In the post on Path Finding using A*, Eric Lippert, programmer in the Visual C# team, writes that immutable data structures are the way of the future in C#. As immutable data structures have been a frequent posting topic of mine, I am really happy about this direction towards immutable data and functional programming that C# is taking. My only quibble is that the last two words, "in C#," are not really necessary.
The frequent complaint of functional programming is that it is slower than procedural programming. However, I discovered something else: As you know, the immutable data structures for maps may be slower for some operations than their imperative cousins, but the running times for all the operations are typically acceptable and well-balanced. (Even then, I did bring up in a recent post a version of persistent hash-tables and array used by COQ that offers nearly identical performance). Plus, these data structures are very flexible--able to be used freely anywhere with no constraints.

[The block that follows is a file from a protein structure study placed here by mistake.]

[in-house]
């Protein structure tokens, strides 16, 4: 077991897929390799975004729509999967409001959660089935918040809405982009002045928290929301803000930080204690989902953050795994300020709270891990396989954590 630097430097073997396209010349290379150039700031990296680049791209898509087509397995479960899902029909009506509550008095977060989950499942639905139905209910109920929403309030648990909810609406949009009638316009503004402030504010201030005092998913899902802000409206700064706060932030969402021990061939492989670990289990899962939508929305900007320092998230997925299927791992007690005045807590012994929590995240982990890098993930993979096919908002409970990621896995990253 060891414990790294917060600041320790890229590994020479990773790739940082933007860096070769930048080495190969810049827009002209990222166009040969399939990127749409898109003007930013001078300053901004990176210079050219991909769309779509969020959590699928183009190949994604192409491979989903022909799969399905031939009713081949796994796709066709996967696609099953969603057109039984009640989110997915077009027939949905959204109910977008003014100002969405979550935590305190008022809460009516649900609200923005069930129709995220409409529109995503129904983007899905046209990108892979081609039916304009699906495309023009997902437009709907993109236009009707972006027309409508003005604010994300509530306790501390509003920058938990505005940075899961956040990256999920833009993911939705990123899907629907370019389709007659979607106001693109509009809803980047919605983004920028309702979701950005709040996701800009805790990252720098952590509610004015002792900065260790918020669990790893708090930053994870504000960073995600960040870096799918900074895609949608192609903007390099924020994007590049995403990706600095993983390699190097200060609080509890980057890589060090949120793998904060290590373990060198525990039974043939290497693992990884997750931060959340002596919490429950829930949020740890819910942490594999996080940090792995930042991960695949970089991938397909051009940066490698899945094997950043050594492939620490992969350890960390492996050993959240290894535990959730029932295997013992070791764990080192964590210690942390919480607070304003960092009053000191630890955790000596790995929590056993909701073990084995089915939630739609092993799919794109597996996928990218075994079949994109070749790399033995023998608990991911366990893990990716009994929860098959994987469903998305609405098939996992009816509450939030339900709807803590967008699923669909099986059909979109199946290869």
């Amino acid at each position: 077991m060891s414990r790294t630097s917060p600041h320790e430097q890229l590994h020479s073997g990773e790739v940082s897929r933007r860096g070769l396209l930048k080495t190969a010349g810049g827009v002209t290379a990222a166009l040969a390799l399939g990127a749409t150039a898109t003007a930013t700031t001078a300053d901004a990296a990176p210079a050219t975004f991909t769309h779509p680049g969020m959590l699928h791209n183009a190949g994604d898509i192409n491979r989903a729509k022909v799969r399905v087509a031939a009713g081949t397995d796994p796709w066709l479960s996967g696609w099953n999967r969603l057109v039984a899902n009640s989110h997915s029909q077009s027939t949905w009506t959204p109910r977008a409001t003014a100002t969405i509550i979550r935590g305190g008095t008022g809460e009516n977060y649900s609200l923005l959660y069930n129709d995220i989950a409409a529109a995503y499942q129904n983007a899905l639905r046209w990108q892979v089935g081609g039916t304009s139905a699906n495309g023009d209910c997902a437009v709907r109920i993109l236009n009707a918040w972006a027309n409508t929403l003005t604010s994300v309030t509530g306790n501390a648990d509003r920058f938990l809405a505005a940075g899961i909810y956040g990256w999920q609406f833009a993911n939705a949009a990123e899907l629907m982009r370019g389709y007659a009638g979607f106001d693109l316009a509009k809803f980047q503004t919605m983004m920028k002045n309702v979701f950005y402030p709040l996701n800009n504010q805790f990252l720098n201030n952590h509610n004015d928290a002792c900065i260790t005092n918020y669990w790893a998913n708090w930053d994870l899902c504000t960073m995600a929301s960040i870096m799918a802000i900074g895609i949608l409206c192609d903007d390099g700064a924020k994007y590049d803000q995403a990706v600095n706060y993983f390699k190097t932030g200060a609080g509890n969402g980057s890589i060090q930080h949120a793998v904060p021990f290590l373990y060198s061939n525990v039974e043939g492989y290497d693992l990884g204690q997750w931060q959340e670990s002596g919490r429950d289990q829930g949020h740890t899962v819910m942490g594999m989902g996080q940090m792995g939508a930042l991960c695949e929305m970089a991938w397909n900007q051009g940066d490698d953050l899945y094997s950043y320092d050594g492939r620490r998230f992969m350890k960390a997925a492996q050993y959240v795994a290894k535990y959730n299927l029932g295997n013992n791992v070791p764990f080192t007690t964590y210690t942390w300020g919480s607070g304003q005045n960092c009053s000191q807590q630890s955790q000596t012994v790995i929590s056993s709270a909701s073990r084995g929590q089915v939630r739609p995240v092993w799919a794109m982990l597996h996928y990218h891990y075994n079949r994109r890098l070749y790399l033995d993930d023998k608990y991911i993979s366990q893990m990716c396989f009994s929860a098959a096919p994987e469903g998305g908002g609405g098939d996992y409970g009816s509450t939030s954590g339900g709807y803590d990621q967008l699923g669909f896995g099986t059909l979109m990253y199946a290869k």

Most of my data structures in NStatic and elsewhere are immutable. In my data structures, the equality and the copy operation are constant-time, even for large object trees. The immutability and balanced performance allows many otherwise exponential algorithms to be done efficiently. A good example is the use of dynamic programming in which function values are "memoized" (sic); this technique is absolutely essential for natural language parsing.
Wes Dyer, another developer in the C# team, wrote early this year that "imperative programming is sometimes reminiscent of a Rube Goldberg machine. Both require meticulous thought to ensure that a process works correctly despite a myriad of state transitions and interdependencies. It is amazing these complicated programs work at all." Hmm... could he be referring to any popular application software that we know of?
That Microsoft and the rest of the world programs imperatively and suffers the consequence of their decisions is the main reason that I can even consider developing the software that may indirectly compete with their own.